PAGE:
05 June 2020

IRM Weekly Cybersecurity Roundup: MOD Cyber Regiment and more

UK launches Cyber Regiment in Armed Forces

Cyber Regiment MOD

The Ministry of Defence in the UK has launched the 13th Signal Regiment – the first dedicated cyber regiment. The initiative is designed to protect vital defence networks at home and when on operations overseas.

Defence Secretary Ben Wallace said: “Cyber-attacks are every bit as deadly as those faced on the physical battlefield, so we must prepare to defend ourselves from all those who would do us harm and 13th Signal Regiment is a vital addition to that defence.”

The unit will work with the Royal Navy and Royal Air Force to provide secure networks for all military communications.

Around 250 specialist servicemen and women with the relevant high-end technical skills will make up the new unit based in Dorset.

You can read more here.

Cybersecurity to become part of MOT tests

A new safety standard, CAV PASS, has been introduced to minimise the defects ahead of testing autonomous cars on the road in the UK. According to reports, cybersecurity is likely to become part of the criteria in an MOT test for driverless vehicles.

The test will be designed to ensure the roadworthiness of a vehicle from a technical security perspective, in the same way you would check the tyres for a physical roadworthiness.

The possible cybersecurity element of an MOT test would look at ensuring the vehicle cannot be hacked.

You can read more here.

Pride celebrations targeted with cyber-attacks

Operation PridefallA group of cybercriminals are using the internet board “4chan” to make plans to continuously disrupt the month-long plans set out by LBGT+ supporters as they host events online due to Coronavirus.

The day before Pride Month began, the 4chan group used cyber-attack tactics to force an LBGT+ fundraiser offline. The spammers also posted various fake donation sites encouraging followers to donate to the wrong account.

More online events have been set up in the absence of physical gatherings, but “Operation Pridefall” led by the criminals aims to ruin these plans. Organisers or anybody who has experienced hate crime through these attacks are being asked to report it to the police.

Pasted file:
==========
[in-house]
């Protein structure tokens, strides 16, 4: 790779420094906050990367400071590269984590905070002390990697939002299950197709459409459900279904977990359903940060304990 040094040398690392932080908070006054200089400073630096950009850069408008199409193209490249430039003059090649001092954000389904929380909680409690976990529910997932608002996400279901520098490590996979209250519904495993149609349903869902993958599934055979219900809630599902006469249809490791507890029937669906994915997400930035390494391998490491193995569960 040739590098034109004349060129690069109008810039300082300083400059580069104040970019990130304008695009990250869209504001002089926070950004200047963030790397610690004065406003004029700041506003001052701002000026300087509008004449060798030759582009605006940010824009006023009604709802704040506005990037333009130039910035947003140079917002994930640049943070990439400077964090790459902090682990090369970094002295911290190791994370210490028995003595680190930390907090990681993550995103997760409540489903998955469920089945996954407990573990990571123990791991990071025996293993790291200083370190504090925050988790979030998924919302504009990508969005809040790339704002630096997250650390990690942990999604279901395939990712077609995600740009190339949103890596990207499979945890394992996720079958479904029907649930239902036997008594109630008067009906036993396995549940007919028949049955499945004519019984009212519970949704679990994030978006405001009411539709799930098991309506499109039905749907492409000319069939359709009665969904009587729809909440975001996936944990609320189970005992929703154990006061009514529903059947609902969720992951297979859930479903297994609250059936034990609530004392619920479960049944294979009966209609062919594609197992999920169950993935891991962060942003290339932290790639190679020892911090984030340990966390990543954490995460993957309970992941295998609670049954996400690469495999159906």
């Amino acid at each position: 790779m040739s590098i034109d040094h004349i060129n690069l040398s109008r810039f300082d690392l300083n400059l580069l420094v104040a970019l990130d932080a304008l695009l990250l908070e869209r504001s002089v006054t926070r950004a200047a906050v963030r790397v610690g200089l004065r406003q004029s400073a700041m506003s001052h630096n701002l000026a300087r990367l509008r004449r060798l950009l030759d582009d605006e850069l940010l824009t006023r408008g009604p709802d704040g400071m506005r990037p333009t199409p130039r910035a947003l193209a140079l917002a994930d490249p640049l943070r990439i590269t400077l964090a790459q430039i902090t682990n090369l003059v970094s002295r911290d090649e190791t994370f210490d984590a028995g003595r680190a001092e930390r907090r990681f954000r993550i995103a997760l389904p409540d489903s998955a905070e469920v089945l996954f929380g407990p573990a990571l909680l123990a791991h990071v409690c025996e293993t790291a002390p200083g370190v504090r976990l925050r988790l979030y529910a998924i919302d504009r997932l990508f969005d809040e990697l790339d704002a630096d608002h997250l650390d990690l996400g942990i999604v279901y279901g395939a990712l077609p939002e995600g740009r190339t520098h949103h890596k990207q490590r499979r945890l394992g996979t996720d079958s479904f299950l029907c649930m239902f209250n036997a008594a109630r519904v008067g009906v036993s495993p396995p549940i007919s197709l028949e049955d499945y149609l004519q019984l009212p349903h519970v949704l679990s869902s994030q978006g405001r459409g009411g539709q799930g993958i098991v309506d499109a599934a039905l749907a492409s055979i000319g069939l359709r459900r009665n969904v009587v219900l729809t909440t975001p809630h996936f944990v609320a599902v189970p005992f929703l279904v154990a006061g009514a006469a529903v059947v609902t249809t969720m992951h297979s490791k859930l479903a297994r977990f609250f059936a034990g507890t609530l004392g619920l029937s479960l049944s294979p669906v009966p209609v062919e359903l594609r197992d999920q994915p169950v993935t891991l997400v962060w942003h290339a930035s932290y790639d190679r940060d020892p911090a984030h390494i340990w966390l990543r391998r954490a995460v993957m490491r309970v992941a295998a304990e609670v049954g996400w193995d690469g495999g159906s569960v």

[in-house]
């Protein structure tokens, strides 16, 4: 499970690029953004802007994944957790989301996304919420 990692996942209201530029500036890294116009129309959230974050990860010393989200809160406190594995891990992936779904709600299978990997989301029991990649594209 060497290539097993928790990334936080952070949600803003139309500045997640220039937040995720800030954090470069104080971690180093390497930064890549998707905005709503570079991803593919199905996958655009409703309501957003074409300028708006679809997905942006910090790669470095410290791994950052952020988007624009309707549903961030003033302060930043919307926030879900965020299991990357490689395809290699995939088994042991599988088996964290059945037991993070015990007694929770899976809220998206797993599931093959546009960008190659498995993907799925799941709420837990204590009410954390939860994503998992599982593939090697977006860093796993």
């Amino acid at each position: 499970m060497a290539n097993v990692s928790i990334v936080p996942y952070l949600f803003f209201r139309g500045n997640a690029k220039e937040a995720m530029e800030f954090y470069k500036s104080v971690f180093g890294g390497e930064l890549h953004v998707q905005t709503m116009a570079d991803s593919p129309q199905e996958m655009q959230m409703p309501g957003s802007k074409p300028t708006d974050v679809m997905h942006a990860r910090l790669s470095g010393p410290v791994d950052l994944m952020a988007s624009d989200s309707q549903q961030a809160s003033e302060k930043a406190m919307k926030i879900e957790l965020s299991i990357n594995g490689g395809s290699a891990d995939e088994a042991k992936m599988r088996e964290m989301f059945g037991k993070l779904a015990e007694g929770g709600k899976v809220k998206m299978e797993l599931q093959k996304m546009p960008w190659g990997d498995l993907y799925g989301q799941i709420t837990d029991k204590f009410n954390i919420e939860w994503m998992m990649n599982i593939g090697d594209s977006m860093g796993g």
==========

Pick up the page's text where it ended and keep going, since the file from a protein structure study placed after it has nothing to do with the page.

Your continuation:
You can read more here.

Credentials stolen in unauthorised Amtrak access

Unauthorised third-party access has recently been discovered on Amtrak’s Guest Reward accounts. The breach was discovered by the company, otherwise known as the National Railroad Passenger Corporation, on April 16th.

It appears that usernames and passwords have been compromised and this may have led to further personal information being viewed by the cybercriminals.

There is now an investigation to find the source of the breach. Amtrak is compensating those affected by the breach by offering to pay for a year’s membership to Experian’s IdentityWorks fraud-monitoring services.

You can read more here.

E-learners exposed in data breach

A data breach on the popular Spanish e-learning platform, 8Belts, has exposed the details of over 100,000s global learners.

It appears the information was being held on a misconfigured Amazon Web Services S3 buckets, which has resulted in the data leak.

The information exposed includes full names, email addresses, phone numbers, dates of birth, country of residence, national ID numbers and Skype IDs.

You can read more here.

Quick-Fire Updates

Hackers steal US military confidential documents: after gaining access to Westech International’s computer network. The documents were leaked online to add pressure to the company to pay the ransom fee requested. Read more here.

17% jump in block website requests in line with George Floyd riots: Cloudflare has announced they’ve witnessed a huge spike in attacker’s attempting to use DDoS attacks to bring down anti-racism sites campaigning against the death of Mr Floyd. Read more here.

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